Pregnancy increases the protentional incidence of many bacterial and viral diseases by suppressing immunity. In turn this increased susceptibility may lead miscarriages caused by infections or birth defects in the fetus [10]. Pregnancy is a state in which the immune system does not mount an immune response against foreign paternal antigens of the fetus, but needs to protect the mother and the fetus from invading pathogens. In the present study, most pregnant women were in the age groups 25–34 (74.25%), and 14–24 (74.26%). This result was similar to the statistics reported by Essiben et al in 2017 [12] with an estimated pregnancy prevalence of 31.8% in 20–25 year old’s in 2019. The mean pregnancy age in this current study was 27.41 ± 6.547 years, similar to that observed by Frauke et al in 2009 [13].
The high average age of clinical presentation of pregnancy in Bafang, West Cameroon can be explained by the culture of family values that prepare young boys and girls to become responsible adults, through various rituals, and close family members who serve as guardians who prohibit premarital sex. This is especially the case for women, and ancestral doctrines discourage parental discussions with children, especially on sex issues, which greatly influences attitudes and behaviors [14].
It was observed that CD4 T-cell counts were lower, but not statistically significantly lower, in pregnant compared with non-pregnant women. In addition, levels of total white blood cells (p = 0.782), granulocytes (p = 0.905), CD8 (p = 0.490) and CRP (p = 0.421) were higher, but not statistically significantly higher, in pregnant women compared with those who were non-pregnant. These immune system cells are involved in protecting the body against infectious diseases and foreign invaders [15]. Disorders of the hematopoietic system are common throughout pregnancy [16]. In addition, the increase in the number of white blood cells during pregnancy may not always indicate an infection [16]. The absolute value of CD4 T-cells was 499.46 ± 181,807 cells/μL, which was lower than those previously reported. Babatope et al [17] reported a mean value of 614.49 cells/μL in pregnant patients residing in Ekpoma, Nigeria, and Tanjong et al [18] reported a mean value of 851 cells/μL in pregnant women residing in Buea, Cameroon. These higher figures may be due to physiological leukocytosis resulting from repeated infections.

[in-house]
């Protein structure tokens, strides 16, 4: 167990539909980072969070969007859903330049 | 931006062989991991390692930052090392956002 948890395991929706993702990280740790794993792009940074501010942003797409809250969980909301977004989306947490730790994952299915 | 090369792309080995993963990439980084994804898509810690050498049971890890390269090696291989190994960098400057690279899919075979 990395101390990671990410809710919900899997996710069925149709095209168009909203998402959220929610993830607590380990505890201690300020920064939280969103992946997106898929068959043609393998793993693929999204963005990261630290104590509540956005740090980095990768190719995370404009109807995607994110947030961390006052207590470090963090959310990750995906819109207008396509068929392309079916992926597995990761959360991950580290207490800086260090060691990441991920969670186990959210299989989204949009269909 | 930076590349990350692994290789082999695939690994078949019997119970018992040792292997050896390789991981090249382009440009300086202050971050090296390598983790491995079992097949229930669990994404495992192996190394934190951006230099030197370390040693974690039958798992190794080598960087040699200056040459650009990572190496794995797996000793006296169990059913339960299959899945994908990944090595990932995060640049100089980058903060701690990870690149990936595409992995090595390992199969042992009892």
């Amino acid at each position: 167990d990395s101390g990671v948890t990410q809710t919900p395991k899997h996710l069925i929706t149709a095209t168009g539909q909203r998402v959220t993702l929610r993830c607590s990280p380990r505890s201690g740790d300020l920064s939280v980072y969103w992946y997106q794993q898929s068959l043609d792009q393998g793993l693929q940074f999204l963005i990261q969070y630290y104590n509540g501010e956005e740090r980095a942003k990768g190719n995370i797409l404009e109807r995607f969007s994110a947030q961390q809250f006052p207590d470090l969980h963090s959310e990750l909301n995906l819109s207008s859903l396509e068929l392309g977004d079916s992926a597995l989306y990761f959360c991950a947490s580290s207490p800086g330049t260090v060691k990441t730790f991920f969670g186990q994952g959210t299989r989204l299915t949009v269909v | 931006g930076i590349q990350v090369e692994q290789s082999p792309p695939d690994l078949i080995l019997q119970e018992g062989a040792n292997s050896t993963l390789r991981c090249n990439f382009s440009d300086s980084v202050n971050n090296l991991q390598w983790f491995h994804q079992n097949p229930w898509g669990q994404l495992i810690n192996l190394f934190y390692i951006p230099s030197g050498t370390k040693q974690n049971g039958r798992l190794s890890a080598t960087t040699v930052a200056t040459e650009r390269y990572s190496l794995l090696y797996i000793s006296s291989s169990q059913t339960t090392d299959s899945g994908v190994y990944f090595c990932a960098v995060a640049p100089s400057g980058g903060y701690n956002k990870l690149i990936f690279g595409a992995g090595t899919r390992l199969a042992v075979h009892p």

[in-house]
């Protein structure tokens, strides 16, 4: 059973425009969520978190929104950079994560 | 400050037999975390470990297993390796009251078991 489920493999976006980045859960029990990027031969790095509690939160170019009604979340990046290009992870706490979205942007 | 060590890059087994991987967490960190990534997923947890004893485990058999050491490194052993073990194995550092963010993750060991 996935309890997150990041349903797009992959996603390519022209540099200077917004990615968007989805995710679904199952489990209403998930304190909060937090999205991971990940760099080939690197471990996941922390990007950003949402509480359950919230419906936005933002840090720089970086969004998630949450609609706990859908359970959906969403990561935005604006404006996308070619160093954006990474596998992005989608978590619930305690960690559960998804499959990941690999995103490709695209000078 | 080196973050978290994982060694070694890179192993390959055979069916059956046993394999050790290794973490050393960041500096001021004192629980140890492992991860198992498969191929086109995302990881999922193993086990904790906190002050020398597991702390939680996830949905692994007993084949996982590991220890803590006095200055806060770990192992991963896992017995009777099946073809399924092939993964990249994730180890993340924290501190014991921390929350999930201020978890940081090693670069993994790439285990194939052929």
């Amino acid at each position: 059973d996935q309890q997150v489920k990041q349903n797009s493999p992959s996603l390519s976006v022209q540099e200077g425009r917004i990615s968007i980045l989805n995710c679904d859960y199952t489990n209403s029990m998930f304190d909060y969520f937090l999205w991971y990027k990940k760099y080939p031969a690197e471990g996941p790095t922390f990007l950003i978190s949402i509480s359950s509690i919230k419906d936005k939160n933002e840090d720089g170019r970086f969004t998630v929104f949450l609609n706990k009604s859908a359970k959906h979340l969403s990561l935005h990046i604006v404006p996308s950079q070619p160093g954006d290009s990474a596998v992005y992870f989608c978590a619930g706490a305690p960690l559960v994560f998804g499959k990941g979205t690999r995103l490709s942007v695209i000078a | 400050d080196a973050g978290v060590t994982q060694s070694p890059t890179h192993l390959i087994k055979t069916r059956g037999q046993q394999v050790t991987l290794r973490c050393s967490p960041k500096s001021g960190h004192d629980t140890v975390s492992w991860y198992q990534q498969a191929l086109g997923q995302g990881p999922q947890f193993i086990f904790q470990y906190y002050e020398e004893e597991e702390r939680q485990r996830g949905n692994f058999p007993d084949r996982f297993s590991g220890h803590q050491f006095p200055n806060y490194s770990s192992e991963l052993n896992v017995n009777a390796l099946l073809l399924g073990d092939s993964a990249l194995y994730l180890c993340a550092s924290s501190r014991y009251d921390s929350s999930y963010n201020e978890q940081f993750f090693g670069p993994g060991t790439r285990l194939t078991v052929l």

The etiology of enteric and/or urinary disorders in pregnant women are multifactorial. Stool and urine samples were examined in this study. Bacteria were isolated from 187 (37.4%) pregnant women and 65 (32.5%) non-pregnant women. The high isolation frequency in pregnant women than non-pregnant women may be linked to pregnancy, which weakens the defense mechanisms in pregnant women [6]. Shigella sp, Klebsiella pneumoniae, Enterobacter aerogenes and Escherichia coli were isolated more frequently in stool samples of pregnant women with values 26 (86.66%), 17 (68%), 13 (65%), 16 (22.54%), respectively, than compared with non-pregnant women whose values were 4 (13.34%), 7 (28%), 7 (35%), 4 (5.63%). On the other hand, Escherichia coli, Salmonella sp. and Klebsiella pneumoniae isolates were more frequently isolated in urine samples from pregnant women with 39 (54.93%), 31 (35.63%) and 1 (4%), respectively, compared with non-pregnant women whose values were 12 (16.9%), 8 (9.2%) and 0%, respectively. These bacteria are among those that cause various pregnancy-related infections [19,20].